BOK chief allays deflation fears

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BOK chief allays deflation fears

Kim Choong-soo, governor of the Bank of Korea, has dismissed concerns about deflation and acknowledged that inflationary pressure has been exceptionally low.

“It is true that consumer price growth still remains below the central bank’s target [of between 2.5 and 3.5 percent],” Kim said yesterday. “However, market and public concern about a period of deflation much like that of Japan is not appropriate.”

Kim said even though the nation’s consumer prices grew less than 1 percent last month, headline inflation, which excludes agricultural produce and energy prices that are sensitive to seasonal changes, was near 2 percent.

“When excluding the effect of government policies [such as numerous welfare measures, including free child care], headline inflation will easily surpass 2 percent,” Kim added.

The governor was confident the economy is on a solid recovery track, adding that growth this year as of the end of September was 3 percent, compared to 2012.

He went on to say that he believes the economy has further expanded in the fourth quarter. Kim, however, did say inflation has been extremely low for the past 14 months.

While both the government and central bank have strongly rejected the possibility of deflation, some market experts believe otherwise.

Some claim the Korean economy has already entered a period of deflation much like the one that Japan suffered for more than a decade.

Although the Korean economy improved in the second and third quarters, as its quarterly growth saw the biggest increase in two years, the market considers the momentum weak.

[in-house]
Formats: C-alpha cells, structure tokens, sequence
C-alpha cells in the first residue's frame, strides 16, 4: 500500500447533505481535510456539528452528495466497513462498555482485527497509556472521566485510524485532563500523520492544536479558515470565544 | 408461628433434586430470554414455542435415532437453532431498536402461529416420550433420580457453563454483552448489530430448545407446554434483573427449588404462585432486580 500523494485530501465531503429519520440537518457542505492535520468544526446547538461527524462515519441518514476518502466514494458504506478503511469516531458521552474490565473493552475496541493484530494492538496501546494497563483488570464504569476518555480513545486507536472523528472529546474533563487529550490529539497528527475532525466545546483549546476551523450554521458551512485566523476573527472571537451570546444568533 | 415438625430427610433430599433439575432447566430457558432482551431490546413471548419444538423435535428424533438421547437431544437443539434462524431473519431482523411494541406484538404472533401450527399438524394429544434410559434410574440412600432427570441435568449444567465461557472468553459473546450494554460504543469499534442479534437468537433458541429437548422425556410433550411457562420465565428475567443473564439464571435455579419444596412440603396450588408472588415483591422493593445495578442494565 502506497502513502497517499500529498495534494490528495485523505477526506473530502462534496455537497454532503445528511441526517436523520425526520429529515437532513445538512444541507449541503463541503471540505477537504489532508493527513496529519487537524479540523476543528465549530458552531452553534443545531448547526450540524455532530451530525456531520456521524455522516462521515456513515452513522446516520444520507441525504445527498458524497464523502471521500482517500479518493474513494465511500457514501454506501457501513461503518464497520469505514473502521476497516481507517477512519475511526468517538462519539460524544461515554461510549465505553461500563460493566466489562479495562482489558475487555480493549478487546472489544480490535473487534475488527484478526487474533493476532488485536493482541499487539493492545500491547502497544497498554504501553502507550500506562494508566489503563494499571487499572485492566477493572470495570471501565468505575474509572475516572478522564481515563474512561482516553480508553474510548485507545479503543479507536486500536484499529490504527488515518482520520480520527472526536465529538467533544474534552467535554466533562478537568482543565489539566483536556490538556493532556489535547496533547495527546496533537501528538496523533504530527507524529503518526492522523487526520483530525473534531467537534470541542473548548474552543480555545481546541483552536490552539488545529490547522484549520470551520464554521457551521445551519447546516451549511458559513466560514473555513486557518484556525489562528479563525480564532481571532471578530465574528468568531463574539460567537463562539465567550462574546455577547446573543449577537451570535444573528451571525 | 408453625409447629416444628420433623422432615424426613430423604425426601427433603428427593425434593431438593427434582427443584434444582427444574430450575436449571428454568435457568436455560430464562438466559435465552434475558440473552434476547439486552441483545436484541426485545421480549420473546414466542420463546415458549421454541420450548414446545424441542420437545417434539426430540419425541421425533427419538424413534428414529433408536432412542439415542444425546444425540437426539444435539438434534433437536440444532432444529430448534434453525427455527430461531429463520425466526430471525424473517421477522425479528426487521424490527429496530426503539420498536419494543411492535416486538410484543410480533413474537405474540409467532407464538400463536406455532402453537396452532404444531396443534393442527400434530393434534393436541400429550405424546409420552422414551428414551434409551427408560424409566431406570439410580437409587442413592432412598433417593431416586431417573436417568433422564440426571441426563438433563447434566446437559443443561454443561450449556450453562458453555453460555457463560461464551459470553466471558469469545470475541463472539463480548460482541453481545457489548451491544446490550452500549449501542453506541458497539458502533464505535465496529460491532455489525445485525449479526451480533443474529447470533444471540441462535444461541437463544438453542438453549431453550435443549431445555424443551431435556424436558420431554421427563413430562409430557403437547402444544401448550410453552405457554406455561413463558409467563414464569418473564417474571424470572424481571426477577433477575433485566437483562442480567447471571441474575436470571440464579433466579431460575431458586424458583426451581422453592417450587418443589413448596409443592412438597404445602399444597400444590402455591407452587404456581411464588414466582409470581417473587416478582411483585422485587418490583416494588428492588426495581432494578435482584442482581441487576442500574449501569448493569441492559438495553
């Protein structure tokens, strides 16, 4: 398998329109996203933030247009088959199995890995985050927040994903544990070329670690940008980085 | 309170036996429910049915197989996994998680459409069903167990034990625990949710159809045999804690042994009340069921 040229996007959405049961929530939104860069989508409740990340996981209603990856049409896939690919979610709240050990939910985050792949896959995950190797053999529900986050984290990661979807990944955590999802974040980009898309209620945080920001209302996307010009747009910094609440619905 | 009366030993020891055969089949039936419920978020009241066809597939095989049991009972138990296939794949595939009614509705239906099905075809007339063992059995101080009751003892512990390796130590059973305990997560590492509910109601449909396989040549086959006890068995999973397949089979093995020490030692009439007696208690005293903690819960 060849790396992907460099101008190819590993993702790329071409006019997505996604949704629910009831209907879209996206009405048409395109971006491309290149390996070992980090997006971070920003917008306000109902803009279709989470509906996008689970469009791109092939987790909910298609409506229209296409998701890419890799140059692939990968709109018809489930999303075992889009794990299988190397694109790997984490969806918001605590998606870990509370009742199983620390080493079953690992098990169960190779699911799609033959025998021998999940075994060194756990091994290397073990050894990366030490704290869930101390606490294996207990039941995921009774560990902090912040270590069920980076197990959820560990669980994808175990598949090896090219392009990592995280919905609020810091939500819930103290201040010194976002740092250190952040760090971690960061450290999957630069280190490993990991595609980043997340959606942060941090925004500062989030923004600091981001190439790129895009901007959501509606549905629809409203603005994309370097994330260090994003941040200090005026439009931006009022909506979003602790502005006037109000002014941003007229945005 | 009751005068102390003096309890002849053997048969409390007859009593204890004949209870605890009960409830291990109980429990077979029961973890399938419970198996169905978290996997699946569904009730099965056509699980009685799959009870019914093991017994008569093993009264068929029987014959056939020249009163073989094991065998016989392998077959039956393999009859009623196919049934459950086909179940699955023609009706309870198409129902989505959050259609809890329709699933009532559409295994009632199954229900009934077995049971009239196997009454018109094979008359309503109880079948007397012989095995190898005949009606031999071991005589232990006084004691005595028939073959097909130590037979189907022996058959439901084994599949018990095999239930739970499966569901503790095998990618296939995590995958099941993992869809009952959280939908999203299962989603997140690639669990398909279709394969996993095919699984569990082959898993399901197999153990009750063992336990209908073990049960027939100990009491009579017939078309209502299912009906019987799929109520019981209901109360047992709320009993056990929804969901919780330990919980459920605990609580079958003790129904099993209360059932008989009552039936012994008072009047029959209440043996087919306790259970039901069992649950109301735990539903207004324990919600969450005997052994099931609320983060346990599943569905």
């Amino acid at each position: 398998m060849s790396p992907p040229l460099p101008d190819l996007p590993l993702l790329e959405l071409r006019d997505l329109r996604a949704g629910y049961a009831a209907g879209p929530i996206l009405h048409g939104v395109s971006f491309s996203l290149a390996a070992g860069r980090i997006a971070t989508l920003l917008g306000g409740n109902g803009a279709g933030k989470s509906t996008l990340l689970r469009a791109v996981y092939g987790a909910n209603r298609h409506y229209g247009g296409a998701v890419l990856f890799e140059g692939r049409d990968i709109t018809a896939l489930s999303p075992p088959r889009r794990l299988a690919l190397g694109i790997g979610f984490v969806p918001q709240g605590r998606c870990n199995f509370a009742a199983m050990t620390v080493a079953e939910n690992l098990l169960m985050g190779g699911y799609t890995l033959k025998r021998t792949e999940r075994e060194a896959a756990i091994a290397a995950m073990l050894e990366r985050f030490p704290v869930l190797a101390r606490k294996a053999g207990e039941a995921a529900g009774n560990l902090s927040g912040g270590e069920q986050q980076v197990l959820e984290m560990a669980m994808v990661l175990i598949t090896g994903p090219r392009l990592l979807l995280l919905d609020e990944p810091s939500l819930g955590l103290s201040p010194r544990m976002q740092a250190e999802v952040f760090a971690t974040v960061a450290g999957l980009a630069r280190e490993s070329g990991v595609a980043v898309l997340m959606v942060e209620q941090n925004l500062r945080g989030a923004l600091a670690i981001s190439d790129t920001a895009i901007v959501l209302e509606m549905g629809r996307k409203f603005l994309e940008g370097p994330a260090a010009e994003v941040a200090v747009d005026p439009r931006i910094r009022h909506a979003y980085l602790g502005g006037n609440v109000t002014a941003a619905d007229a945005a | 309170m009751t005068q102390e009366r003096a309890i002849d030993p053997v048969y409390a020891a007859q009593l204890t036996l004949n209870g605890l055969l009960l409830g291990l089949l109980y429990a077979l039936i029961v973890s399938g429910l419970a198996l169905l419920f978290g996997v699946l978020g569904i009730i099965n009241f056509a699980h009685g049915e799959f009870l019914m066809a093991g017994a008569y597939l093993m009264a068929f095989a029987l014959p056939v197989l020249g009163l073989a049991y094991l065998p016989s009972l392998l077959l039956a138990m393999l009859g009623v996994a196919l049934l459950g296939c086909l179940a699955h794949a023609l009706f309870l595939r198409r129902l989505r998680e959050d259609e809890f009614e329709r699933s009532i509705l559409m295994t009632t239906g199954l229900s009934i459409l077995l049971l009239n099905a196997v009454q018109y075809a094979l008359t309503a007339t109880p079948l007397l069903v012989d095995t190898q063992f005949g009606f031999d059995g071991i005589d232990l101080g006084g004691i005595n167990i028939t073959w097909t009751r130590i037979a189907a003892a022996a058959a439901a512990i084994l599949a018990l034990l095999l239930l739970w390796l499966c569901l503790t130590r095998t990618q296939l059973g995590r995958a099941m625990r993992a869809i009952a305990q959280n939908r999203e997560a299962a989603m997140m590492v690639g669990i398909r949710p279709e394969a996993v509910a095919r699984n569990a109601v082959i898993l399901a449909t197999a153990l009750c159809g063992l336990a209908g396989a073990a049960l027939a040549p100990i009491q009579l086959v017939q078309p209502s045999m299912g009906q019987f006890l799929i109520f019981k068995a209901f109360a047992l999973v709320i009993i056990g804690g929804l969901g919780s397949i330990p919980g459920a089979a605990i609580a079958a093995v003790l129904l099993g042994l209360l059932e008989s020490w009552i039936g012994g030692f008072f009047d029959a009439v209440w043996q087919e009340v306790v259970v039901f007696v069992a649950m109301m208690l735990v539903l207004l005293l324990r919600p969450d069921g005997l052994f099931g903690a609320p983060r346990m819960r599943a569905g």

A press release after the central bank’s monetary policy committee meeting last month indicated some members were concerned about the weakness of the recovery.

Although members of the committee, which sets the nation’s benchmark borrowing rate every month, agreed the likelihood of Japan-like deflation is low, some doubted if Korea is on a solid recovery path.

“The government should seriously be aware that consumer spending and investment in the private sector’s self-sustainable recovery is weaker than it has been in the past,” a committee member was reported as saying.

While economic expansion seems weak, inflation pressure has been low.

The low inflationary pressure eases the burden on consumers, but the bigger worry is that consumers will remain averse to spending and the domestic market will suffer.

When inflation, which was a major concern in 2010 and 2011, started to ease, attention shifted to economic stagnation in the global market that also was felt in Korea. Consumer prices quickly dropped. The last time year-on-year inflation exceeded 2 percent was in October 2012.

Since then, it has fallen to the 1 percent range most months and even below 1 percent in September.

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